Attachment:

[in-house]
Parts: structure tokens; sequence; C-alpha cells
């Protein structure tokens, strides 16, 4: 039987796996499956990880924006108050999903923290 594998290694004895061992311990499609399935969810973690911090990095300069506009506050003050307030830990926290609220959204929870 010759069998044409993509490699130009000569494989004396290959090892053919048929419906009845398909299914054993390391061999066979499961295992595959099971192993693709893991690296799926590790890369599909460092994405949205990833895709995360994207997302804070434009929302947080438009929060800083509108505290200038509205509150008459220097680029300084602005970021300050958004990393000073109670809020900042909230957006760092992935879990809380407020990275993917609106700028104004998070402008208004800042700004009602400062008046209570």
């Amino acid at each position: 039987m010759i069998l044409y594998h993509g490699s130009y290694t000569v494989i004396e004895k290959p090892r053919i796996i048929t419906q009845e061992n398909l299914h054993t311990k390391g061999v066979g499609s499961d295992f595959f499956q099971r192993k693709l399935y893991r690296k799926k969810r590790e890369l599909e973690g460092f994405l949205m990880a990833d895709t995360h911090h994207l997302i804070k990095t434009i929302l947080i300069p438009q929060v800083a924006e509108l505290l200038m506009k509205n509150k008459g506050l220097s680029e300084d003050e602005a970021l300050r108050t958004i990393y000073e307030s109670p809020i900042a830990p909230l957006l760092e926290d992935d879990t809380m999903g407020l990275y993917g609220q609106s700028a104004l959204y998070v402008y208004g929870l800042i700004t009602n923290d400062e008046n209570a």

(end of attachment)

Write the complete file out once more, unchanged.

[in-house]
Parts: structure tokens; sequence; C-alpha cells
């Protein structure tokens, strides 16, 4: 039987796996499956990880924006108050999903923290 594998290694004895061992311990499609399935969810973690911090990095300069506009506050003050307030830990926290609220959204929870 010759069998044409993509490699130009000569494989004396290959090892053919048929419906009845398909299914054993390391061999066979499961295992595959099971192993693709893991690296799926590790890369599909460092994405949205990833895709995360994207997302804070434009929302947080438009929060800083509108505290200038509205509150008459220097680029300084602005970021300050958004990393000073109670809020900042909230957006760092992935879990809380407020990275993917609106700028104004998070402008208004800042700004009602400062008046209570």
């Amino acid at each position: 039987m010759i069998l044409y594998h993509g490699s130009y290694t000569v494989i004396e004895k290959p090892r053919i796996i048929t419906q009845e061992n398909l299914h054993t311990k390391g061999v066979g499609s499961d295992f595959f499956q099971r192993k693709l399935y893991r690296k799926k969810r590790e890369l599909e973690g460092f994405l949205m990880a990833d895709t995360h911090h994207l997302i804070k990095t434009i929302l947080i300069p438009q929060v800083a924006e509108l505290l200038m506009k509205n509150k008459g506050l220097s680029e300084d003050e602005a970021l300050r108050t958004i990393y000073e307030s109670p809020i900042a830990p909230l957006l760092e926290d992935d879990t809380m999903g407020l990275y993917g609220q609106s700028a104004l959204y998070v402008y208004g929870l800042i700004t009602n923290d400062e008046n209570a």